Are you planning on driving through any part of the Australian outback? People die out there every year. With a little knowledge they wouldn't have to. If you're doing any outback driving then you must read this, it could save your life!
Unfortunately, just like how many of the most beautiful creatures around the world are also some of the most dangerous, the stunning interior of Australia is also deadly to those who don't know it or those who don't respect it.
But with a little common sense and knowledge you can survive the outback. Let's face it, thousands of people drive through it each year without a problem! It is only when you don't know what you're doing that you run a major risk of getting into trouble!
If you look at past situations where people have died while driving through the outback, there is almost always one thing in common. They have left the main road. So unless you know exactly where you are going, the first lesson is... yes, you guessed it - don't leave the main road!
This has been told to many tourist and unfortunately some of them just roll their eyes, and you can see them thinking, "Right, whatever. What's the worst that can happen if I leave the main road?".
Many people underestimate the vastness of Australia. So let me paint a little picture for you... if Western Australia was a country it would be the 10th biggest country in the world. If someone got lost in the 10th biggest country in the world, where would you start looking for them? It can (and sometimes does) take weeks to find them. But by this stage, not many people have ever survived.
A normal human being can survive, in normal conditions, 3 - 4 days without water. Now imagine being stuck in the outback, where it is 40+°C all day long, and nothing for miles around, not even a small tree for shade.
Without water you will be lucky to survive 24 hours. So the second rule is take lots of water with you! The recommended amount is 4 litres per person/per day that you expect your trip to take.
I should note that the above recommended water allowance will let you survive in the outback if you are not exposed to the sun, and if you are not being physically active. This means that the third rule is stay with your car! Not only does it offer you some protection from the elements, but it is more easily spotted by searches. It is very hard to find someone in the outback if they are not with their car.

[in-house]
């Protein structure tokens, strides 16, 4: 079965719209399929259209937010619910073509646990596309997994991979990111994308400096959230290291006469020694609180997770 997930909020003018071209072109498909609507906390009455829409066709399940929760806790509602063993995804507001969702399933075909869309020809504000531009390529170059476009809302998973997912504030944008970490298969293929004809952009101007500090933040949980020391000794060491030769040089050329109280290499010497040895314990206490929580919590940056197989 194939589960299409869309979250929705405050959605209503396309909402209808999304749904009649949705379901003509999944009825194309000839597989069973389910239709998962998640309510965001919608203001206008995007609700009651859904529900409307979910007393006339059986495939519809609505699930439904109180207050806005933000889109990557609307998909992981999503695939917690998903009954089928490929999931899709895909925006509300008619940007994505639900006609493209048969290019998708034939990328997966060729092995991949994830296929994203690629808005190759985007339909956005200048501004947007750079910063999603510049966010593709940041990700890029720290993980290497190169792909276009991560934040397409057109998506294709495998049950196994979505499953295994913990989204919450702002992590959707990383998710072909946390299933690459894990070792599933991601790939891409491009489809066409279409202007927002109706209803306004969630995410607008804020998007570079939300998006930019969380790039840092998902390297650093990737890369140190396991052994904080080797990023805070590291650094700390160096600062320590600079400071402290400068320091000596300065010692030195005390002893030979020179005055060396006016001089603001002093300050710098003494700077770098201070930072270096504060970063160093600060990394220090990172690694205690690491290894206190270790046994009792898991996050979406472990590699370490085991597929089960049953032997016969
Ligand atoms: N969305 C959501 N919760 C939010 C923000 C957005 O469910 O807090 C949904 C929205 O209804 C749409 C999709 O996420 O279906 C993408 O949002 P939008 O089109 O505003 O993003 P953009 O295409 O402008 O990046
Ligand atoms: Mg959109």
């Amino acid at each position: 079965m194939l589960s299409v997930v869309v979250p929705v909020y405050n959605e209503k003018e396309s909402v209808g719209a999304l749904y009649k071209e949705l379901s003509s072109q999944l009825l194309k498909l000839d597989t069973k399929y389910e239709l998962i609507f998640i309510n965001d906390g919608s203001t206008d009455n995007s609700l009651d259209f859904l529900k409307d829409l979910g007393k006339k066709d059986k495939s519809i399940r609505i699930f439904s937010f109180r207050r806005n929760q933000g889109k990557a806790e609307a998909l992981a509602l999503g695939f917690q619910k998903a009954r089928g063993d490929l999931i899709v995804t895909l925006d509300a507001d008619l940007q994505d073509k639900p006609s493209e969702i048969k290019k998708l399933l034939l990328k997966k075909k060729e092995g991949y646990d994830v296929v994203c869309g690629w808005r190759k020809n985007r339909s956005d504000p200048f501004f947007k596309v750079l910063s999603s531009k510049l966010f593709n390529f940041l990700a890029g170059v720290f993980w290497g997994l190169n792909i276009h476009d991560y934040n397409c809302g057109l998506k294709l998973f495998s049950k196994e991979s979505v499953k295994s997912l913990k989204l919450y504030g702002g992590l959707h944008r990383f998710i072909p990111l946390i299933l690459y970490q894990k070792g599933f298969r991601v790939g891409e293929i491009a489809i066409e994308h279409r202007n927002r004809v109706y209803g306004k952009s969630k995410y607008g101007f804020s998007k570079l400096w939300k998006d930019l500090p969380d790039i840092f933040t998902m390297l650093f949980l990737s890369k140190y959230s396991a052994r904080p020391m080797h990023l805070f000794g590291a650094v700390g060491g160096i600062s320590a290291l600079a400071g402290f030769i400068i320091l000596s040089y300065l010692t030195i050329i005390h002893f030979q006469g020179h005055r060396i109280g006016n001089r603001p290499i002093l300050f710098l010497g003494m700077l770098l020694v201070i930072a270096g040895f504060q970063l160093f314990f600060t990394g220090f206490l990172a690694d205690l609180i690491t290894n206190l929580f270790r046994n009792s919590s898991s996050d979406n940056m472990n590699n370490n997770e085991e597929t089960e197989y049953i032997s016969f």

Should you find yourself lost in the outback, the next rule is don't do anything active during the hot parts of the day, and if you absolutely must do something physical, do it during the early morning or late afternoon when it is not so hot.
In 2012, a tragic accident happened in Queensland. Two men were out doing some work on a farm, only 14 kms from the homestead, when their car became bogged in sand. Instead of paying attention to Tip 3 and 4, they decided to try to walk back during the middle of the day. One man died, the other was only about an hour away from death when they were found later that very same night.
Both men were young and physically fit, yet they couldn't even walk the 14 kms to safety. Their car had lots of petrol, so they could have just sat in it with the air conditioning on. Searchers quickly found their car, yet because the men were not there it took another 2 hours to find them.
And these men were in a fortunate situation! They were close to other people, the other people knew where to search for them, and they came searching for them the very same day they went missing! But because they didn't stay with the car, and because they were physical active during the hottest part of the day one man died, another came very close to death.
Do not underestimate the Australian outback.
It can be deadly within a matter of hours!
As mentioned previously, Australia is a big place, and if you get lost out there it can be very hard to find you. You should tell someone your travel plans (when/where you are leaving and when/where you expect to arrive). If you expect your trip to take more than one day inform your contact person often as you can about where you are that day. When you arrive at your destination let your contact person know you have arrived.
They should contact the authorities if you have not contacted them within 24 hours of your expected arrival time. So please, keep people informed, but let them know when you do arrive! So this tip is: let people know your travel plans and organise for them to contact the authorities if you are more than a 24 hours overdue.
Getting back to the point about not leaving the main roads. Many of the outback roads are nothing more than dirt roads, and some are no more than just little tracks. If it rains these roads and tracks can trap and bog the most experienced of 4WD drivers in a top market special outback 4WD in a matter of minutes.
Unless you have lots of experience driving a 4WD out in Australia there are parts you should never enter. If a road starts to make you feel uncomfortable (it is getting too bumpy and you are scared you may crack an axel or bottom the car out), turn back!
Just like you wouldn't attempt to climb Mount Everest without a lot of previous mountain climbing experience, and only then with a group of other experienced people, the same applies to getting off the main outback roads and onto the little tracks. And remember, there is safety with numbers, try to travel in groups!
The topic of extreme 4WDing around the interior of Australia is beyond the scope of this website. If this is your plan, please fully research it before you leave!
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